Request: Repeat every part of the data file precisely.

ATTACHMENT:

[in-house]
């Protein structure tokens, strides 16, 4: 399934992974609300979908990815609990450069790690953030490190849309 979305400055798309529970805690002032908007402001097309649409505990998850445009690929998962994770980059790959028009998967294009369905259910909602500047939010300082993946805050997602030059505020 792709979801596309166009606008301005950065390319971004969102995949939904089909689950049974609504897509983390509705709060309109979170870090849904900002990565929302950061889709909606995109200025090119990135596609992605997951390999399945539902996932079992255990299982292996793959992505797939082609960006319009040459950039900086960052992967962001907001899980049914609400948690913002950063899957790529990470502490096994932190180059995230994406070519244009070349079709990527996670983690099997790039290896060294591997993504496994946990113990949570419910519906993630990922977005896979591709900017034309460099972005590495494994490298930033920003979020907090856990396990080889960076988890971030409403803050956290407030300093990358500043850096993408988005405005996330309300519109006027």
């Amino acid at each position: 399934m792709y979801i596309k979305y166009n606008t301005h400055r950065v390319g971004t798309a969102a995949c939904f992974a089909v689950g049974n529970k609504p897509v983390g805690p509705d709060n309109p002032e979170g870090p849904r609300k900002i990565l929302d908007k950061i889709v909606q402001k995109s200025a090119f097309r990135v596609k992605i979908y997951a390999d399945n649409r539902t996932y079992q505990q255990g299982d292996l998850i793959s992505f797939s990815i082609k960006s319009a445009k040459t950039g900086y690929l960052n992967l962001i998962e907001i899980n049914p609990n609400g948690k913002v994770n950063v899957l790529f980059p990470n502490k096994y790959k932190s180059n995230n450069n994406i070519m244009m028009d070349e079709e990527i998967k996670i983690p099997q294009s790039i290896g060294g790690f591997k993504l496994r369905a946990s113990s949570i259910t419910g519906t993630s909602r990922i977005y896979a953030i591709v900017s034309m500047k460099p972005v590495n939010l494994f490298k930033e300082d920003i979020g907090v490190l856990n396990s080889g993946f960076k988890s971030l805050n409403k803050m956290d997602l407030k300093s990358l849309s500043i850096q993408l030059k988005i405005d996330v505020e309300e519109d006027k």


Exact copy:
[in-house]
């Protein structure tokens, strides 16, 4: 399934992974609300979908990815609990450069790690953030490190849309 979305400055798309529970805690002032908007402001097309649409505990998850445009690929998962994770980059790959028009998967294009369905259910909602500047939010300082993946805050997602030059505020 792709979801596309166009606008301005950065390319971004969102995949939904089909689950049974609504897509983390509705709060309109979170870090849904900002990565929302950061889709909606995109200025090119990135596609992605997951390999399945539902996932079992255990299982292996793959992505797939082609960006319009040459950039900086960052992967962001907001899980049914609400948690913002950063899957790529990470502490096994932190180059995230994406070519244009070349079709990527996670983690099997790039290896060294591997993504496994946990113990949570419910519906993630990922977005896979591709900017034309460099972005590495494994490298930033920003979020907090856990396990080889960076988890971030409403803050956290407030300093990358500043850096993408988005405005996330309300519109006027």
């Amino acid at each position: 399934m792709y979801i596309k979305y166009n606008t301005h400055r950065v390319g971004t798309a969102a995949c939904f992974a089909v689950g049974n529970k609504p897509v983390g805690p509705d709060n309109p002032e979170g870090p849904r609300k900002i990565l929302d908007k950061i889709v909606q402001k995109s200025a090119f097309r990135v596609k992605i979908y997951a390999d399945n649409r539902t996932y079992q505990q255990g299982d292996l998850i793959s992505f797939s990815i082609k960006s319009a445009k040459t950039g900086y690929l960052n992967l962001i998962e907001i899980n049914p609990n609400g948690k913002v994770n950063v899957l790529f980059p990470n502490k096994y790959k932190s180059n995230n450069n994406i070519m244009m028009d070349e079709e990527i998967k996670i983690p099997q294009s790039i290896g060294g790690f591997k993504l496994r369905a946990s113990s949570i259910t419910g519906t993630s909602r990922i977005y896979a953030i591709v900017s034309m500047k460099p972005v590495n939010l494994f490298k930033e300082d920003i979020g907090v490190l856990n396990s080889g993946f960076k988890s971030l805050n409403k803050m956290d997602l407030k300093s990358l849309s500043i850096q993408l030059k988005i405005d996330v505020e309300e519109d006027k």